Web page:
BBC TV review: The Clangers
Ivan Radford | On 20, Jun 2015
“This is the Earth, our home…” begins Michael Palin at the start of each episode of The Clangers. “A tiny, wet planet, lost and alone. Lost in the vast silence of space…”
It’s not the introduction that older viewers will be used to, but it’s immediately clear that the Beeb’s updated version of Oliver Postgate’s classic has no intention of rebooting the show for modern audiences. In a year where Gerry Anderson’s equally loved series was given a CGI makeover, new characters and a different back-story, The Clangers feels like the antithesis to ITV’s Thunderbirds: this is a show that proves you don’t need explosions and fast-paced scripts to entertain young audiences.
“An idea is always worth having. You just have to know what it’s for,” says Palin, in one of his many charming narrations. The Monty Python veteran has already become a national treasure, thanks to his everyman travel diaries, twinkly-eyed wit and ability to never to take himself seriously. His avuncular tones are the perfect fit for The Clanger’s reassuring voice-over, which rejoices in the small details of our creatures’ lives.
It’s that simplicity that has helped The Clangers to endure, passed down from parent to child for generations, whether on VHS, DVD or YouTube. The instant familiarity of the characters – Tiny Clanger, Small Clanger, Major Clanger, Mother Clanger and Granny Clanger are all back – is part and parcel of that nostalgic charm, something that has been preserved by giving things only the subtlest spit and polish. CGI animation is used, from spinning washing lines and glowing backdrops to sequences floating in space, but there is a focus on the tangible objects that anchor the stop-motion visuals, from the metal dustbin lids (which give The Clangers their name) to Major Clanger’s teeny, tactile telescope. The Clangers themselves are lovingly made, their vibrant stitches crying out to be hugged and their ears and eyes oddly expressive.
Co-creator Peter Firmin and Oliver’s son, Daniel Postgate, are also on board to keep the scripts in the same, stripped-down vein: one episode sees the group find a mysterious lump of metal, while another sees Major Clanger invent a knitting machine to save Granny from having to do it all the time – despite the fact that Granny Clanger quite likes it. (Silly Major Clanger!)
The Iron Chicken and the Soup Dragon – everyone’s favourite broth-related mythical reptile – make an appearance too, with green soup firmly on the menu. But it’s not the plots that people remember about The Clangers: it’s the noise.
The swannee whistle dialogue, rising and falling in a way that really does sound like actual speech, returns and is still captivating to hear; a sound so intuitive that people around the world have famously sworn that The Clangers talk in their native language. It’s no coincidence that some of the best kids’ TV shows of all time – such as Pingu and Morph – feature characters communicating in the same universally translatable (or untranslatable) noises.
When Palin does step in to interpret, it’s never intrusive or over-used. Sometimes, his narrator knows he doesn’t even have to bother. “We still don’t know what it is,” he says of that mysterious metal thing, “but it doesn’t really matter.”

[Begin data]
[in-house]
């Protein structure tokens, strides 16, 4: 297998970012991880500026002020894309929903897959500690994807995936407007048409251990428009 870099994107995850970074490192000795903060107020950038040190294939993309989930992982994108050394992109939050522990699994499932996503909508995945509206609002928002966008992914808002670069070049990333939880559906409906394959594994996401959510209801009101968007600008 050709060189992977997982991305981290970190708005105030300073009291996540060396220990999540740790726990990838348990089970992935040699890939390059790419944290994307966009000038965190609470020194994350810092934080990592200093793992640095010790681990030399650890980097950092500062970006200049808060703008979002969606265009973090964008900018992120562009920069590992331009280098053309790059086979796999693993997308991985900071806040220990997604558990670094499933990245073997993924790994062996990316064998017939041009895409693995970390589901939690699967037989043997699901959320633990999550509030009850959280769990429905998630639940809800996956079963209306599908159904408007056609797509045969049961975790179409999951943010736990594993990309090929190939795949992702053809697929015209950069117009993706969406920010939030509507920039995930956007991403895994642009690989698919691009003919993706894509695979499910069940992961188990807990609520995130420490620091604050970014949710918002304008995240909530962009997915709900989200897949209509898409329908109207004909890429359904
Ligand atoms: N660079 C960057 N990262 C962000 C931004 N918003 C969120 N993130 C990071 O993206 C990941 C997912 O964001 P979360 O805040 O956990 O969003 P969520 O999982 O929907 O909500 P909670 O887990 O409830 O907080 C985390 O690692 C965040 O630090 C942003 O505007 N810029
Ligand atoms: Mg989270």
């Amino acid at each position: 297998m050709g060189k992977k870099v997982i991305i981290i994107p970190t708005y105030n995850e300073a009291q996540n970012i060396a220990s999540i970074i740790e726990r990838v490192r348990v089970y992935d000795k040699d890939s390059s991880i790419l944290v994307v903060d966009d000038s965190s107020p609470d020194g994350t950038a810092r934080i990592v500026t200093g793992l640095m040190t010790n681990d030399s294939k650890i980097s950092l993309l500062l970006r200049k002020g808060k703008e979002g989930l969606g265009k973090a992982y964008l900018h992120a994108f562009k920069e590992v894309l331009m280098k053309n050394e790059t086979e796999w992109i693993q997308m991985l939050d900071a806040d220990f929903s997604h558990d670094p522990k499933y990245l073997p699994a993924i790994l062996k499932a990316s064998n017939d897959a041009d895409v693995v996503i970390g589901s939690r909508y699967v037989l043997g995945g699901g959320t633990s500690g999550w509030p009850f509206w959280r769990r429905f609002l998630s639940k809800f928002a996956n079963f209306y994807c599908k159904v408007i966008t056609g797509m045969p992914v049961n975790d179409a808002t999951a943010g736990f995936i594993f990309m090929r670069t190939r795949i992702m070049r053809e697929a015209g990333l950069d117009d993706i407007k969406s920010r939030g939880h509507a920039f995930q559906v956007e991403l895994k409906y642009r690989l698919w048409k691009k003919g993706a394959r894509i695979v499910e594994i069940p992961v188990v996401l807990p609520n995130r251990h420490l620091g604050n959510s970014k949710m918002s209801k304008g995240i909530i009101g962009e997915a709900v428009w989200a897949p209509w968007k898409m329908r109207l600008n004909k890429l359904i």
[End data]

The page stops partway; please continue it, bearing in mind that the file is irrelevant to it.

The music, too, brings out that shared sense of childlike magic. Composed by John Du Prez, a friend of Eric Idle and a composer on previous Palin projects A Private Function and A Fish Called Wanda (not to mention the three original Teenage Mutant Ninja Turtles films), the new soundtrack continues the tradition of woodwinds and plucked harp, while the theme borrows original composer Vernon Elliott’s fondness of friendly, lilting waltz.
The result is something that feels as timeless as ever, because it doesn’t alter what made The Clangers special in the first place: its ability to present imagination as the most natural thing in the universe.
“Tiny Clanger is at the music trees,” Palin observes in Episode 1, adopting a matter-of-fact tone. Well, of course, we all think. Of course, there are pink, knitted animals living on a titchy planet. Of course, they have music trees. And of course, Tiny Clanger is there.
The show may be broadcast on CBeebies (every weekday at 5.30pm), but it can charm the blue string pudding off a spaghetti tree, no matter how old it is.
If the series hasn’t been reinvented, though, it does abide by one law of modern remakes: it is bigger. The Clangers originally spanned just 26 episodes – a number that has been doubled to 52 for the new run. With 11 minutes an episode, that works out at 9 hours and 31 minutes of adorable brilliance, which will be available to stream on BBC iPlayer every morning in bed.
What better way to start the day? On a tiny, wet planet lost in the vast silence of space, The Clangers is a warm-hearted reminder that, as Palin says at the start of each episode, maybe it’s not so silent. And maybe we’re not so alone.
Clangers: Season 1 to 3 is available on BBC iPlayer until 18th April 2020. Season 1 and 2 are also available on Netflix UK, as part of an £8.99 monthly subscription.